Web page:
- Ovodova RG, Golovchenko VV, Popov SV, Shashkov AS, Ovodov IuS: The isolation, preliminary study of structure and physiological activity of water-soluble polysaccharides from squeezed berries ofSnowball tree Viburnum opulus. Bioorganicheskaya Khimiya. 2000, 26 (1): 61-67. Article in Russian,PubMedGoogle Scholar
- Liu J, Burdette JE, Sun Y, Deng S, Schlecht SM, Zheng W, Nikolic D, Mahady G, van Breemen RB, Fong HH, Pezzuto JM, Bolton JL, Farnsworth NR: Isolation of linoleic acid as an estrogenic compound from thefruits of Vitex agnus-castus L. (chaste-berry). Phytomedicine. 2004, 11 (1): 18-23. 10.1078/0944-7113-00331.PubMedGoogle Scholar
- Wuttke W, Jarry H, Christoffel V, Spengler B, Seidlova-Wuttke D: Chaste tree (Vitex agnus-castus) – pharmacology and clinical indications. Phytomedicine. 2003, 10 (4): 348-57. 10.1078/094471103322004866.PubMedGoogle Scholar
- Blumenthal M: Interactions between herbs and conventional drugs: Introductory considerations. Herbs – everyday reference for health professionals. 2000, Ottawa: Canadian Pharmacists Association and Canadian Medical Association, 9-20.Google Scholar
- Epp TS, McDonough P, Padilla DJ, Cox JH, Poole DC, Erickson HH: The effect of herbal supplementation on the severity of exercise-induced pulmonary haemorrhage. Equine and Comparative Exercise Physiology. 2004, 2 (1): 17-25.Google Scholar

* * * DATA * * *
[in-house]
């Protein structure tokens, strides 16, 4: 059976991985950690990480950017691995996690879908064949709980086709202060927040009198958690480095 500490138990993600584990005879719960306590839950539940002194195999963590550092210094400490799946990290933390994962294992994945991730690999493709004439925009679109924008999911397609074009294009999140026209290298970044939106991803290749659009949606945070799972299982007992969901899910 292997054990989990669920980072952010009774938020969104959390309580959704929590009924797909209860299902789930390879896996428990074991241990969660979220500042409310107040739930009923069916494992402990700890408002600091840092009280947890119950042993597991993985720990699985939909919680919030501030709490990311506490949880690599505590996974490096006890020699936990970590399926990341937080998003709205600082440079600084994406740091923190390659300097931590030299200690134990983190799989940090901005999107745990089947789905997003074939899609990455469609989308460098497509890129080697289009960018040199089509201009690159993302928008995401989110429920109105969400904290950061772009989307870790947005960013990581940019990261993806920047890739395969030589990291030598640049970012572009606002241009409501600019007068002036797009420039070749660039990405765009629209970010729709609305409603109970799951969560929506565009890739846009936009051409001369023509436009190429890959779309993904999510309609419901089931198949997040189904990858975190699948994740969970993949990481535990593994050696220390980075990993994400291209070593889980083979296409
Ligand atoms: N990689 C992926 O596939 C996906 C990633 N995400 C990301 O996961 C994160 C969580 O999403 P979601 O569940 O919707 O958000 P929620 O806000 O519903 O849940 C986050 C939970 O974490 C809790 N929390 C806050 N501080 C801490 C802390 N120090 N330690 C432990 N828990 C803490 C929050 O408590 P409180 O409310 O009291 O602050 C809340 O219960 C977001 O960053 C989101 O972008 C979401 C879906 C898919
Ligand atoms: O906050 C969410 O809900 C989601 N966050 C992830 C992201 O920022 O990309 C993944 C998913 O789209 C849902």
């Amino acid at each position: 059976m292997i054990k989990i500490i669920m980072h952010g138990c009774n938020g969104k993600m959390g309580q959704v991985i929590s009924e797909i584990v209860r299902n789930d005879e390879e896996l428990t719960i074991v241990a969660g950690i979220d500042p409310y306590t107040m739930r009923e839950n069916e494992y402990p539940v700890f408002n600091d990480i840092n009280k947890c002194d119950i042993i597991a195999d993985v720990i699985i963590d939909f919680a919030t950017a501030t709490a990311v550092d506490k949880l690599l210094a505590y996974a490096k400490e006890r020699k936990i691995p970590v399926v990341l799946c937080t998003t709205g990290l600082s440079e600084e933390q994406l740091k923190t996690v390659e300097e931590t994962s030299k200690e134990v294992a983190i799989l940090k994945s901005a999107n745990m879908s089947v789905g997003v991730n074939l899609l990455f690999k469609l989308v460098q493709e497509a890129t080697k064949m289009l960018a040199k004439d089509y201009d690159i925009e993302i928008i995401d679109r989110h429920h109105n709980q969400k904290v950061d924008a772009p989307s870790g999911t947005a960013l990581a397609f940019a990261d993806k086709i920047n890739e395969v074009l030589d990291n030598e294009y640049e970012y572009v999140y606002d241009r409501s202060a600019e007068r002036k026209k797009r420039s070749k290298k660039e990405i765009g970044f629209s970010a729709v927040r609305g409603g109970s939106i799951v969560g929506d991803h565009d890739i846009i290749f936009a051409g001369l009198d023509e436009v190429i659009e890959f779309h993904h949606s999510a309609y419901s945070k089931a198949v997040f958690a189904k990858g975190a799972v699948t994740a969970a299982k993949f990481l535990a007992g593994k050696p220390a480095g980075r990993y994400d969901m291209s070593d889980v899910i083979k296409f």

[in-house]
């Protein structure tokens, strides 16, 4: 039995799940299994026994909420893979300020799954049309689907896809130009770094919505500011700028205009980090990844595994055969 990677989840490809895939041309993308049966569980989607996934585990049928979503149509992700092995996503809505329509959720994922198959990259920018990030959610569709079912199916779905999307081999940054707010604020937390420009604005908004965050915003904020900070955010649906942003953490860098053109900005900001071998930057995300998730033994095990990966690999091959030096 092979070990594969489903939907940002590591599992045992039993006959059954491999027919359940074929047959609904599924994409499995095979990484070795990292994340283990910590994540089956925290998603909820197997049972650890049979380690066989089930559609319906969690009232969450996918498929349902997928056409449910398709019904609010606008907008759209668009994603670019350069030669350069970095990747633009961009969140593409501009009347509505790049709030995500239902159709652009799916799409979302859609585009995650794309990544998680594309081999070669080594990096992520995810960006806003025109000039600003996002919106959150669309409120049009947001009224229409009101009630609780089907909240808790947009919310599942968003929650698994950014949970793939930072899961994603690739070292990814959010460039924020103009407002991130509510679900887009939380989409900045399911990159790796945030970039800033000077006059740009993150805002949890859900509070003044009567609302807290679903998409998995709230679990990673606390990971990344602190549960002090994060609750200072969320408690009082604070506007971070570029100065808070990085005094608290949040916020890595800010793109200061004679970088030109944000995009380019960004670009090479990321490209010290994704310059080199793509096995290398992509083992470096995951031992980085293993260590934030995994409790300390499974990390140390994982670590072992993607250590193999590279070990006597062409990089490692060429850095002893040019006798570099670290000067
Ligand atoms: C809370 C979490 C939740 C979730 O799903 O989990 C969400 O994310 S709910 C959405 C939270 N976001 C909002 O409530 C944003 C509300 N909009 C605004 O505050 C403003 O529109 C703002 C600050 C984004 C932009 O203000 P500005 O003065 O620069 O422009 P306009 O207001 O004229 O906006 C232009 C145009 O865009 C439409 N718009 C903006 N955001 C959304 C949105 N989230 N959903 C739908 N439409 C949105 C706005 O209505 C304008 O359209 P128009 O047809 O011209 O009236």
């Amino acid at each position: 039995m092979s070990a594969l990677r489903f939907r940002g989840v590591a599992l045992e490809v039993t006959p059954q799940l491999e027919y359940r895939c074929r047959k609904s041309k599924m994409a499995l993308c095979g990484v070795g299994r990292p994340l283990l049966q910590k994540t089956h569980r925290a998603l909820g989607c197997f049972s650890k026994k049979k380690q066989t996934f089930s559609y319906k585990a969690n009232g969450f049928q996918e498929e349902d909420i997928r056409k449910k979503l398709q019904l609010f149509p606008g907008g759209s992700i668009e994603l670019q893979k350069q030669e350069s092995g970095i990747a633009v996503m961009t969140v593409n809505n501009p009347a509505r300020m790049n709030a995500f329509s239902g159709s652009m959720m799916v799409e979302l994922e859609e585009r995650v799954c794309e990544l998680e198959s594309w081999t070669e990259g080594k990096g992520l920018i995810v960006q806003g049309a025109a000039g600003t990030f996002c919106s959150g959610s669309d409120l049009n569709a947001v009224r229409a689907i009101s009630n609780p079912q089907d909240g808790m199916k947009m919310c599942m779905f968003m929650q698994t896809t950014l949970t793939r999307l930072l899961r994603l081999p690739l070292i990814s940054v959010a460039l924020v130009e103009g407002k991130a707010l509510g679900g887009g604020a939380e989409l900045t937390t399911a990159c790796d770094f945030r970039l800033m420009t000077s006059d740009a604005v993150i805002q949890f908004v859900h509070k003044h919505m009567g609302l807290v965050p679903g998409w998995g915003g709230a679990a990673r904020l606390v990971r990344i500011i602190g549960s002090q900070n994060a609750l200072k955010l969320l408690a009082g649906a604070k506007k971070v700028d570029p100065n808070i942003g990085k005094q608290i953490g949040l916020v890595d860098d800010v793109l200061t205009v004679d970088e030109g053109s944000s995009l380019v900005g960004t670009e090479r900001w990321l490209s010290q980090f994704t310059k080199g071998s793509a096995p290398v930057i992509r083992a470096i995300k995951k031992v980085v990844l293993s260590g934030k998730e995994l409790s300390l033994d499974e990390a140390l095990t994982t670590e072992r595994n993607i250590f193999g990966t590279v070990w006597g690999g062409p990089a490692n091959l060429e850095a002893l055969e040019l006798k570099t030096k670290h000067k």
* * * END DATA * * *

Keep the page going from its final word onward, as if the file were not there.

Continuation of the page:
- Lawrence EA: Human and horse medicine among some Native American groups. Agriculture and Human Values. 1998, 15 (2): 133-138. 10.1023/A:1007435127529.Google Scholar
- Kern JR, Cardellina JH: Native American medicinalplants. Anemonin from the horse stimulant Clematis hirsutissima. Journal of Ethnopharmacology. 1983, 8 (1): 121-123. 10.1016/0378-8741(83)90093-4.PubMedGoogle Scholar
- Moerman DE: Native American Ethnobotany. 1998, Portland Timber PressGoogle Scholar
- Horse Industry Survey. BC Annual expenditure for products and services. [http://www.equinecanada.ca/EquineCanada/Horses/Statistics/index.html]
- Milks HJ, Zeissig A: Practical veterinary pharmacology, material medica and therapeutics. 1949, Alex Eger Inc: ChicagoGoogle Scholar
- Adams OR: Lameness in horses. 1967, Lea and Febiger, Philadelphia, 2Google Scholar
This article is published under license to BioMed Central Ltd. This is an Open Access article distributed under the terms of the Creative Commons Attribution License (http://creativecommons.org/licenses/by/2.0), which permits unrestricted use, distribution, and reproduction in any medium, provided the original work is properly cited.